The military recently relieved Lt. Col. Matthew Lohmeier, a Space Force commander, of his responsibilities at Buckley Air Force Base, Colorado, after he claimed in an interview that queer strains of Marxism had infected the bloodstream of the military. “The diversity, inclusion and equity industry and the trainings we are receiving in the military . . . is rooted in critical race theory, which is rooted in Marxism,” Lohmeier said.
Space Force said in a statement to the Washington Examiner that he was dismissed “due to loss of trust and confidence in his ability to lead.”
The Pentagon, he said in another interview, distributes videos to military personnel that portrays America as “evil, that it was founded in 1619 and not 1776, and that whites are inherently evil.” Garrison, who explicitly links his support to the 1619 Project with his ideological anti-extremism efforts, would agree—and so would West Point Cadet Spenser Rapone.
Rapone graduated from West Point in May 2016. He served as a second lieutenant with the 2nd Brigade Combat Team, 10th Mountain Division, based in Fort Drum, New York. He started but did not complete Ranger training at Fort Benning, Georgia. And in 2018, he separated from the military after scandalous photos of him surfaced, including one in which he raised a fist and wrote inside his cap: Communism will win.
Between 2015 and 2017, Rapone’s social media posts consisted of identifying himself as an “official socialist organizer” of the Democratic Socialists of America, criticizing “white privilege,” supporting the abolishment of West Point, and advocating for a socialist revolution. The military was aware of Rapone’s radicalism but seemed to have dragged its feet dealing with him. Rapone’s activities were reported on in the summer of 2017 by MilitaryCorruption.com before going viral that fall. He was initially disciplined at West Point but still allowed to graduate. Lohmeier, who held a position of authority, was not given the same courtesy. After finally separating from the military, Rapone told the Associated Press that there “are a lot of veterans both active duty and not that feel like I do.”
In February 2020, American defense firm Honeywell received a fifteen-year contract from the Department of Defense with a potential value of up to $3.5 billion. Amid the Black Lives Matter riots in June, Honeywell charitably issued a statement about how “racism continues to persist in our society,” and pledged its commitment to the “principles of Inclusion and Diversity.”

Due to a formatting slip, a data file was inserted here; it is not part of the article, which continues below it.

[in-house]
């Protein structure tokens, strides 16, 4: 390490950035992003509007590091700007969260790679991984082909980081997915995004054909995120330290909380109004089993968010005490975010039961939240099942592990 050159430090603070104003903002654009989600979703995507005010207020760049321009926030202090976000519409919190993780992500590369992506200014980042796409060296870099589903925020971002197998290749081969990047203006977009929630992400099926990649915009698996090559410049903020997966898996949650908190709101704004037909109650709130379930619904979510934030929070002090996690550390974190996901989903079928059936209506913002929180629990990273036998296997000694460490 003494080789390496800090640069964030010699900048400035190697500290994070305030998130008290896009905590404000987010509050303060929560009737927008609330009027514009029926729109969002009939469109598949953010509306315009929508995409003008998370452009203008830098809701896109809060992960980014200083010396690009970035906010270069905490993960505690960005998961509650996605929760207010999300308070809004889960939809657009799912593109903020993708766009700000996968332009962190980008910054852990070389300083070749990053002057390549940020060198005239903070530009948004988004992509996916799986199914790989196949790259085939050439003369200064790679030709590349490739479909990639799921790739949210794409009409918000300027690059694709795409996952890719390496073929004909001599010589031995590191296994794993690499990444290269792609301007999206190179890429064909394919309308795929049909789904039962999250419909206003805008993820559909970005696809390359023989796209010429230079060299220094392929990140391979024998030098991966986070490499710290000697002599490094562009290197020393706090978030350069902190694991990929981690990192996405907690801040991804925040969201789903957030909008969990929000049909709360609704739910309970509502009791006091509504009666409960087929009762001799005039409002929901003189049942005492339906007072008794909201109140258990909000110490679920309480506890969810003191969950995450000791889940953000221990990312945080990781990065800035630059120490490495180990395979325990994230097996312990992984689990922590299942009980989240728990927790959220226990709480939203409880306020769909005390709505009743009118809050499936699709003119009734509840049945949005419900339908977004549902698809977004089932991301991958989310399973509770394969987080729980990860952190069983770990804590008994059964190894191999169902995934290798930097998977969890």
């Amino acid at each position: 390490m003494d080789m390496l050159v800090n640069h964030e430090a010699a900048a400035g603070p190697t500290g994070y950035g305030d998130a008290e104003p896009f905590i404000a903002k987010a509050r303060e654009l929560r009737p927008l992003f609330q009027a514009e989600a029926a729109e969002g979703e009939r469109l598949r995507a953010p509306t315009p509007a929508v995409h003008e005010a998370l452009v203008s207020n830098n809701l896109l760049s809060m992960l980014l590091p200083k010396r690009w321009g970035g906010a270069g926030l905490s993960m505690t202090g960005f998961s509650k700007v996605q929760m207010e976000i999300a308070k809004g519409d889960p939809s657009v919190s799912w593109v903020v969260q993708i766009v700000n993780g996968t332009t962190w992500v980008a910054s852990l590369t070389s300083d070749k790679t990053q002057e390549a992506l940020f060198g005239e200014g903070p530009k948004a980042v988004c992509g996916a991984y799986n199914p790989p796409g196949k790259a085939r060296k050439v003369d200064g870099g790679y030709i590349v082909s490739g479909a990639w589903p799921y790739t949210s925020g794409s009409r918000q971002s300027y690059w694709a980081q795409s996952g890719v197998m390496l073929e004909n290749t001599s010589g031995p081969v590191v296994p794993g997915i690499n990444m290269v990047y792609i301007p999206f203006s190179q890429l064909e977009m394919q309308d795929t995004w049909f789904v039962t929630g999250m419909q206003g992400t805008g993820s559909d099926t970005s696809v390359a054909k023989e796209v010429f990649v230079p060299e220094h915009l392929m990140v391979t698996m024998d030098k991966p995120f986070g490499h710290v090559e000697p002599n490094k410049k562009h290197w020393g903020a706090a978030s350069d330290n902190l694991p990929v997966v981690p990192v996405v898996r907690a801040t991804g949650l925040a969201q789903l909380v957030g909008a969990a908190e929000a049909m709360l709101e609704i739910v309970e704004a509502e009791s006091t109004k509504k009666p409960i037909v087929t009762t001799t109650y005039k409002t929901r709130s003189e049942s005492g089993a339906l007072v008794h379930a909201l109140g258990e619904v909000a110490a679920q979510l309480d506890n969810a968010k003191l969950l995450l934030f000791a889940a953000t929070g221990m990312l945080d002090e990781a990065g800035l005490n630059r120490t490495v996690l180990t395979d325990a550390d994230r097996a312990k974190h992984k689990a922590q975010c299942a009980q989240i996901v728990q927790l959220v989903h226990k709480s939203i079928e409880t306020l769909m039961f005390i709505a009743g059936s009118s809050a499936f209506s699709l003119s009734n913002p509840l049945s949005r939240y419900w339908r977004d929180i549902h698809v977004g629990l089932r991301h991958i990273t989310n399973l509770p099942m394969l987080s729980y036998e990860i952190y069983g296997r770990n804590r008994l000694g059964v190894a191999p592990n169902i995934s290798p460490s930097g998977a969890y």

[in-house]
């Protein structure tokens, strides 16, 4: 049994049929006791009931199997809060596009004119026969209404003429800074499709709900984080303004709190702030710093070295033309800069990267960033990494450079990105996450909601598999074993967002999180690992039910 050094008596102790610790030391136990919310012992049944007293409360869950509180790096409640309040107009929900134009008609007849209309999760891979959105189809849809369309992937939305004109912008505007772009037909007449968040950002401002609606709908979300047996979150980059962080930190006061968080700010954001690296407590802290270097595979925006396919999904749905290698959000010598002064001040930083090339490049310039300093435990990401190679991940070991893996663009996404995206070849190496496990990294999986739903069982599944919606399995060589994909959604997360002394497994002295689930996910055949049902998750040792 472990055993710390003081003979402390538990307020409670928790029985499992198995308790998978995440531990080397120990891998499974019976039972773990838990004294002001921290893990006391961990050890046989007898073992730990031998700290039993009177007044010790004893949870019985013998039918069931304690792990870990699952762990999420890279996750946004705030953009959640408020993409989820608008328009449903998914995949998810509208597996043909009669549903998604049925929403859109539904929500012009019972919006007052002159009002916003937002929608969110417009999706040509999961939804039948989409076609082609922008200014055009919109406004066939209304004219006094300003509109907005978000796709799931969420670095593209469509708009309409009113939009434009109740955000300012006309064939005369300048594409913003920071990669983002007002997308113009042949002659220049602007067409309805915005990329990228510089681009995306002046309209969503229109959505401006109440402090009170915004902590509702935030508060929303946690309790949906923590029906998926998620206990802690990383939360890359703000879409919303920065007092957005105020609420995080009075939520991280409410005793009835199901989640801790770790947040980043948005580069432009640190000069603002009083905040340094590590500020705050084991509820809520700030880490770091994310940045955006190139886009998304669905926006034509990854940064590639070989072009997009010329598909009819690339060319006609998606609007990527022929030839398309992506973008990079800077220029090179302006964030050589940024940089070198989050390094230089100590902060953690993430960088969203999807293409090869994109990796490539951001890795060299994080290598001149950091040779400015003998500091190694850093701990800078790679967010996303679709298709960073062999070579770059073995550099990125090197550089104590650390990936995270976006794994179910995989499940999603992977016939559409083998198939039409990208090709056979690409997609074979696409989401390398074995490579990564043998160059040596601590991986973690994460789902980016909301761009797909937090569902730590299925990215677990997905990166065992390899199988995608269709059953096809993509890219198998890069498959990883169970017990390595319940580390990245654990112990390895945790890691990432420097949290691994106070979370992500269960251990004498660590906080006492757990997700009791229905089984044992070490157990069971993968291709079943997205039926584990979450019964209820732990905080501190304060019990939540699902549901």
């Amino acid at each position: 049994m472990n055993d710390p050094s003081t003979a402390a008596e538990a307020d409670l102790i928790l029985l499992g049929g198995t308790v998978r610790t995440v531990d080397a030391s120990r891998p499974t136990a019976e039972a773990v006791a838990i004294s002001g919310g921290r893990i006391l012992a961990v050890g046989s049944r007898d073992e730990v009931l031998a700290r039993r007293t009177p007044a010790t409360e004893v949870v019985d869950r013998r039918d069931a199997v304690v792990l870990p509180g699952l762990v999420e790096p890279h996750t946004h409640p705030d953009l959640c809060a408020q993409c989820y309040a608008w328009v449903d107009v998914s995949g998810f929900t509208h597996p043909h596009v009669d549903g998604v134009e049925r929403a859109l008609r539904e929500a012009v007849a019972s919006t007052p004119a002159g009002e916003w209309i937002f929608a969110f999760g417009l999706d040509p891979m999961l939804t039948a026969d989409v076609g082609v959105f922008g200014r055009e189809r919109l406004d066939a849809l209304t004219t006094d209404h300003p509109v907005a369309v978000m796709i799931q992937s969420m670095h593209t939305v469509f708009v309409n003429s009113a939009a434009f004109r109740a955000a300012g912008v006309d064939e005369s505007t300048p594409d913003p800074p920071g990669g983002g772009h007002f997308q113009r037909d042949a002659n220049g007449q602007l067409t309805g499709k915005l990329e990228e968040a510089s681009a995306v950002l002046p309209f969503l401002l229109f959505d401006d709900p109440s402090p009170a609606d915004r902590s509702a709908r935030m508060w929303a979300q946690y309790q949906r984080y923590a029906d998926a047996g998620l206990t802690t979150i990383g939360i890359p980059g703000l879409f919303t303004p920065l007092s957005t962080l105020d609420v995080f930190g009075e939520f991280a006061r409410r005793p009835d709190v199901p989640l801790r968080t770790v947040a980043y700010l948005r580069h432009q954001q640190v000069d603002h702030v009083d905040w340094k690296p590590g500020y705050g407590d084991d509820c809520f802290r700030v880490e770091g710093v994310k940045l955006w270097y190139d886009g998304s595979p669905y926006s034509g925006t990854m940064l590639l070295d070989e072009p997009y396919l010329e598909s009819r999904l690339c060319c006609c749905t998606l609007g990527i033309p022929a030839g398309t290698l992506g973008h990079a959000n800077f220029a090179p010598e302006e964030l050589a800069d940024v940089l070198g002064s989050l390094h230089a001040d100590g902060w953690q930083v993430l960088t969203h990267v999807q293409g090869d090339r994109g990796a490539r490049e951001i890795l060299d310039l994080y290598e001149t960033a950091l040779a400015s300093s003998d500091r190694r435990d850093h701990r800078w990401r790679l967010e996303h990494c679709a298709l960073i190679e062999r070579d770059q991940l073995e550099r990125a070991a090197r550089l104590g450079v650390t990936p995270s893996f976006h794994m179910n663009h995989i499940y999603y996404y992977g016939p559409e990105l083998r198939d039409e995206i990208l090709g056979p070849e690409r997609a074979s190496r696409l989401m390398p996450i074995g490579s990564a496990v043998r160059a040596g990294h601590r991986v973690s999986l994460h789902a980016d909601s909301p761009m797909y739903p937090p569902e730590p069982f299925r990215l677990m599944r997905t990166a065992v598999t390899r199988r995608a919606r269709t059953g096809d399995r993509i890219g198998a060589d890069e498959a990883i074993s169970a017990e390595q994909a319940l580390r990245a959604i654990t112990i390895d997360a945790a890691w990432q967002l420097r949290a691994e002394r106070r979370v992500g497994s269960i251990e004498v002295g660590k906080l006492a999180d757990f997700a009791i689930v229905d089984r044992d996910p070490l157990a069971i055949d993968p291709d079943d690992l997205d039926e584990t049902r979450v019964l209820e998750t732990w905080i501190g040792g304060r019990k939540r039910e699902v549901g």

A year later, the State Department announced it reached a $13 million settlement with Honeywell. The firm had shared information related to weapons technology—such as technical drawings of parts for F-35 stealth fighter jets—with other countries, including China, between 2011 and 2015.
Honeywell’s actions “harmed U.S. national security,” according to the Bureau of Political-Military Affairs. So, why is the company still doing business with the government? Because, the State Department said in a statement, Honeywell “acknowledged the serious nature of the alleged violations, cooperated with the Department's review, and instituted a number of compliance program improvements during the course of the Department's review.” Put simply, the government didn’t debar Honeywell because the firm apologized.
Under the mantra of diversity and inclusion, then, state apparatuses are overseeing a program of ideological conformity helmed by radicals while defense contractors co-opt the rhetoric of social justice to mask misdeeds. The military is increasingly turning its eye on domestic affairs, starting with monitoring the private lives of its personnel. Indeed, the Pentagon is aware that it is wading into new waters by partnering with corporations for domestic surveillance operations “to circumvent First Amendment restrictions.” And as long as this advances behind Garrison’s bugaboo of “nation-ending threat of white supremacy,” few people seem willing to speak up about it as Lohmeier did.
Pedro L. Gonzalez is a Senior Writer for American Greatness.